On the hottest days, you may crave an icy beverage—I know I do! This frozen beer paloma will keep you cool. It’s a frosty twist on the paloma cocktail, using tequila, fresh grapefruit and lime juice, and a slightly fruity, bitter beer.
The ingredients are mixed together, frozen, broken up into slushy chunks, and topped with more beer. Then all you need is a straw that will allow you to mix the slushy periodically while drinking.
Hazy Origins of the Paloma
When researching the history of the paloma cocktail, I noticed there is quite a bit of misinformation. In 2009, some bartenders falsified the cocktail’s Wikipedia page. The origins are hazy, but it doesn’t seem to have existed prior to 2000. As with many drinks, an unknown provenance, just adds to the mystery, offering something to ponder while sipping on the delicious cocktail.
My Recommendations by Ingredient
Grapefruit: Go with a pink or yellow variety of grapefruit, as they’re sweeter. If your grocery store or farmers market has signs describing the varieties of grapefruit, pick the sweetest one. Duncan, a juicing variety, is what I use since we have a grapefruit tree on our property. Avoid white grapefruit, as they’re bitter and not sweet. There is one exception: Oro Blanco is a hybrid variety of white grapefruit that is very sweet and not bitter.
Agave: I chose agave over the standard simple syrup as it gives the cocktail a richer and earthier sweetness, but it’s perfectly fine to use simple syrup. Just know that agave is sweeter than simple syrup, so taste the mixture before freezing it. You may need to add 1/4 ounce of simple syrup.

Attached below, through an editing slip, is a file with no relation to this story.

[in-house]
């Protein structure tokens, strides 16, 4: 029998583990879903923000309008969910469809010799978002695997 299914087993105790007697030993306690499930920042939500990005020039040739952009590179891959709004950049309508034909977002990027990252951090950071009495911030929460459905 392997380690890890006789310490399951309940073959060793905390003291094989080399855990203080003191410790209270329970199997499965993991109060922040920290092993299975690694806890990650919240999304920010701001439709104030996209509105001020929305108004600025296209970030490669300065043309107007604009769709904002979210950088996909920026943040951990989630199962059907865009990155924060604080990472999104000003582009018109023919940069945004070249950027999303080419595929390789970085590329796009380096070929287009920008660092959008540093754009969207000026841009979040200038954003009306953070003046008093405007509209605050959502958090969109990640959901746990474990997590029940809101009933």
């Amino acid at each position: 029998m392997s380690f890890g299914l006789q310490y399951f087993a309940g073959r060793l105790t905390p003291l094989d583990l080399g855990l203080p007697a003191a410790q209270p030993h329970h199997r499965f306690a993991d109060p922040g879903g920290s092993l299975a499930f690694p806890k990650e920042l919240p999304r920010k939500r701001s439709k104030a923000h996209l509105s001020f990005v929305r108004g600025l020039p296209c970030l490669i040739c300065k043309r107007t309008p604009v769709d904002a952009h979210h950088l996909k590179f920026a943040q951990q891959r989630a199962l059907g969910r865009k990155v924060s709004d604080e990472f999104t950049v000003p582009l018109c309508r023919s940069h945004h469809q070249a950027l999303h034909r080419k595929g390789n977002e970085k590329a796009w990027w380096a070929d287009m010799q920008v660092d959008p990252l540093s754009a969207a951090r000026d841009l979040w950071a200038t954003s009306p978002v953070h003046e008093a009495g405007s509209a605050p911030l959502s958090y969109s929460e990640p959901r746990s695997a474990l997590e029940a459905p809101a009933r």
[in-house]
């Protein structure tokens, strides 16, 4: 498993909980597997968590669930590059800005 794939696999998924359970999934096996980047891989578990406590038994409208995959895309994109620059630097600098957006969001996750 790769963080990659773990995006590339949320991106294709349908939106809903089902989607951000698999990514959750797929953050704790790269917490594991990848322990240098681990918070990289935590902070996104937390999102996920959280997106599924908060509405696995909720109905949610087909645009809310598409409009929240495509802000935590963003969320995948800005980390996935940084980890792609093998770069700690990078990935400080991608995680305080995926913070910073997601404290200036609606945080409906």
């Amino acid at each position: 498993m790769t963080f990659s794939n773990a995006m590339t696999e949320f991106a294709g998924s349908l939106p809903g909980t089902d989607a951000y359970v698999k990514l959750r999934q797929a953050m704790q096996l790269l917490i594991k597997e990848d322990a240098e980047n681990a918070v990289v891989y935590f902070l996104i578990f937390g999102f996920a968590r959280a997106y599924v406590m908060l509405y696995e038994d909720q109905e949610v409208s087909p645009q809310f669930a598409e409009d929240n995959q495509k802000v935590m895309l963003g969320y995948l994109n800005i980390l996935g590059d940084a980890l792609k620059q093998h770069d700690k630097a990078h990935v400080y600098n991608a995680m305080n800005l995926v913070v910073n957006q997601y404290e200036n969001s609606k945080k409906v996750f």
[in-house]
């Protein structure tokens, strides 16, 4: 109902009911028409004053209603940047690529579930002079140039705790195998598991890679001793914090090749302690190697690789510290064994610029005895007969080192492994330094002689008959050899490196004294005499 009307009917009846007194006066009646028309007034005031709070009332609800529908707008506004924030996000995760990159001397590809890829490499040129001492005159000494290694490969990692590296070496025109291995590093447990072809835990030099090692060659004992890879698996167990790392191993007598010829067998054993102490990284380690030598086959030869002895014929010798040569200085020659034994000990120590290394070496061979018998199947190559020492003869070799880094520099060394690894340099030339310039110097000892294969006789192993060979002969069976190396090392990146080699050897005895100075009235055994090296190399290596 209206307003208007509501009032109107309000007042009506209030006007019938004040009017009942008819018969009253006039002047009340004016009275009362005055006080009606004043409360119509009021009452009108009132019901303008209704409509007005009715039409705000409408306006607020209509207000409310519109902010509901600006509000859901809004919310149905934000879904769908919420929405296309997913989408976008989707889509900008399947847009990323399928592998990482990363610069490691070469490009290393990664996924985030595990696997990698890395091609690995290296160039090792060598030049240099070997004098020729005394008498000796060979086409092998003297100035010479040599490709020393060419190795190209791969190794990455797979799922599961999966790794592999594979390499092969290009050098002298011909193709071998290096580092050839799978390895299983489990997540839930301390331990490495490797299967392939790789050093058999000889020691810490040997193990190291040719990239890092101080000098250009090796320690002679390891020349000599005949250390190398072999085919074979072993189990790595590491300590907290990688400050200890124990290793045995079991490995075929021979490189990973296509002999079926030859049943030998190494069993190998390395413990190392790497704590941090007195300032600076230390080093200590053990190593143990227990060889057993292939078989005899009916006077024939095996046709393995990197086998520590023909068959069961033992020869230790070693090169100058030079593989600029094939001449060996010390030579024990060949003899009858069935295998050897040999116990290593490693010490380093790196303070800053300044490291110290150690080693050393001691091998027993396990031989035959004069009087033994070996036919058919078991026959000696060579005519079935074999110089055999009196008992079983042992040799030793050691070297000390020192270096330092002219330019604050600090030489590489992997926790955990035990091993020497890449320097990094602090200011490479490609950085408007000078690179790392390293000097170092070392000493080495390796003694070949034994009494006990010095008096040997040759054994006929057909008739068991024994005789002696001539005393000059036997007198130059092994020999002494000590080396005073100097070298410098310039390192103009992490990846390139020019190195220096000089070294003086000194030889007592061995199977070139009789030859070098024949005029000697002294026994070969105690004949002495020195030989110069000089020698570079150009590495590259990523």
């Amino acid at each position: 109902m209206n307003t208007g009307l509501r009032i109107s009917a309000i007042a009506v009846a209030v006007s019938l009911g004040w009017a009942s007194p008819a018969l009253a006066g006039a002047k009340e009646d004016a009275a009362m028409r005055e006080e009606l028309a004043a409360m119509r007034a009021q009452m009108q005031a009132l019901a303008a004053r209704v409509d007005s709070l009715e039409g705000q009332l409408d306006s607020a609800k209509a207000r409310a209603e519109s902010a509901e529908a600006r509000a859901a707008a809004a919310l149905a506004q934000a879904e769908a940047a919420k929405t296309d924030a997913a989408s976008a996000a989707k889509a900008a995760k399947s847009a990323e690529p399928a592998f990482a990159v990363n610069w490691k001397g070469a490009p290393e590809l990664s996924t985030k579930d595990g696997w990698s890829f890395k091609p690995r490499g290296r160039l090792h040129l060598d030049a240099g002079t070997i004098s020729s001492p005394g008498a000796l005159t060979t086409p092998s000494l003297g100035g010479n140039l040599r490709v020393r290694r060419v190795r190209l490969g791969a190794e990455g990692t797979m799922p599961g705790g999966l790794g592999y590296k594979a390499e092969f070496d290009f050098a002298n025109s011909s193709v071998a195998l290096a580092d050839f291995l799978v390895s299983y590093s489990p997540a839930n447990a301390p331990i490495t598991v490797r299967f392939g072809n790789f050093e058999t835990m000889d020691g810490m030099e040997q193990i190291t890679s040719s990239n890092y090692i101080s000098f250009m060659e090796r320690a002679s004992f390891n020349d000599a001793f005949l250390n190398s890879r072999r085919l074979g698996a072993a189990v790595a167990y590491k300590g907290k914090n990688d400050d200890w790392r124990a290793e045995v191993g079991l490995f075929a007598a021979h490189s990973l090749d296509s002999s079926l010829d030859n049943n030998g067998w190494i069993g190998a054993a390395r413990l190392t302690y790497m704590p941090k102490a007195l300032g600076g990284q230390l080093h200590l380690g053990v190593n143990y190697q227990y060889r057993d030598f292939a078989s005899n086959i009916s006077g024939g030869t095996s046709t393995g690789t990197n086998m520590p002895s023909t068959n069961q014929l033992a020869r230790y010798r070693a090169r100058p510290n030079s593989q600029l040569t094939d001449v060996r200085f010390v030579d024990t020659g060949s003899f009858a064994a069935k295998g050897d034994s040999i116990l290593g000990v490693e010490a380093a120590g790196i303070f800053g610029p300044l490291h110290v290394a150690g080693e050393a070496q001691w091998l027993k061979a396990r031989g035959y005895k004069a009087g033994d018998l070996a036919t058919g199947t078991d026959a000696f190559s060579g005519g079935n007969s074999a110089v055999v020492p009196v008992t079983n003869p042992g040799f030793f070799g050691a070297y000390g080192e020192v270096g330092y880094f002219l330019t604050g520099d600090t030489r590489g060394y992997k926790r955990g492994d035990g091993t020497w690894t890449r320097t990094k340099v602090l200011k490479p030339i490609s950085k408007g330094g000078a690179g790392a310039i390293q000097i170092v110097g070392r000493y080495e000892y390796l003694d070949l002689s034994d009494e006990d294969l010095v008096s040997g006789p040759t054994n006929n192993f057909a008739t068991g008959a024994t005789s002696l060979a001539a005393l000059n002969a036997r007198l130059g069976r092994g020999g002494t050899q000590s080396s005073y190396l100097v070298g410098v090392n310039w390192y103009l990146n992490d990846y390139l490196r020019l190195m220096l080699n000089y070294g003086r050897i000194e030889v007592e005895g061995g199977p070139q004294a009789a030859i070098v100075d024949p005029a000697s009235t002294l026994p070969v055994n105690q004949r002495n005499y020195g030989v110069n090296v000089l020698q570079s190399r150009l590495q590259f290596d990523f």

Beer: Go with a light Mexican beer, like Corona or Tecate. They’ll add some crisp, light bitter notes without overpowering the grapefruit and the tequila.
Tequila: A frozen beer paloma has a lower alcohol by volume than a paloma since it calls for beer and less tequila. When choosing a tequila, a blanco will introduce a slightly sweet, vegetal flavor, but will not overpower the other ingredients in a way an aged tequila will. I opt for Tequila Cazadores Blanco for its fresh taste and budget-friendly price tag.
Instead of Using Ice, Freeze the Cocktail
Instead of using ice to chill the cocktail, which will water it down, I recommend freezing it overnight. Then, break it up into chunks that fit into your glass and pour some beer over it. The presence of the alcohol will prevent the mixture from freezing solid, leaving you with a soft, frozen, semifreddo-like texture.
Frozen Beer Paloma for a Party
Need to make enough frozen beer paloma for a party? Multiply the ingredients by the number of guests. Pour everything into a gallon zip top freezer bag. Zip it tightly and freeze it for a minimum of 8 hours.
You can use your hands to break the frozen mixture into chunks right in the bag. Transfer the icy chunks into serving glasses and top them off with an ounce of beer. Give it a stir, garnish it with a grapefruit wedge and a lime wheel, and you’ve got a frozen beer paloma!
Frozen Cocktails to Keep You Cool
Frozen Beer Paloma
2 ounces fresh or store-bought grapefruit juice
1 ounce tequila blanco
1/2 ounce fresh lime juice
1/2 ounce agave or simple syrup
5 ounces beer, like Corona or Tecate, divided
Grapefruit wedges, for garnish (optional)
Lime wheels, for garnish (optional)
Combine the ingredients:
In a freezer-safe container, combine the grapefruit juice, tequila, lime juice, agave, and 4 ounces beer. Gently mix.
Freeze the mixture:
Pop the mixture into the freezer for at least 3 hours until frozen but not rock solid.
Break up the frozen mixture:
Use a chopstick, fork, or wooden spoon to break up the frozen mixture into chunks. Transfer them into a serving glass.
Top it with more beer and serve:
Pour the remaining 1 ounce beer over the slushy. Garnish with a grapefruit wedge and lime wheel, if you’d like, and serve.
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|Nutrition Facts (per serving)|
|Amount per serving|
|% Daily Value*|
|Total Fat 0g||0%|
|Saturated Fat 0g||0%|
|Total Carbohydrate 23g||8%|
|Dietary Fiber 0g||0%|
|Total Sugars 10g|
|Vitamin C 30mg||152%|
|*The % Daily Value (DV) tells you how much a nutrient in a food serving contributes to a daily diet. 2,000 calories a day is used for general nutrition advice.|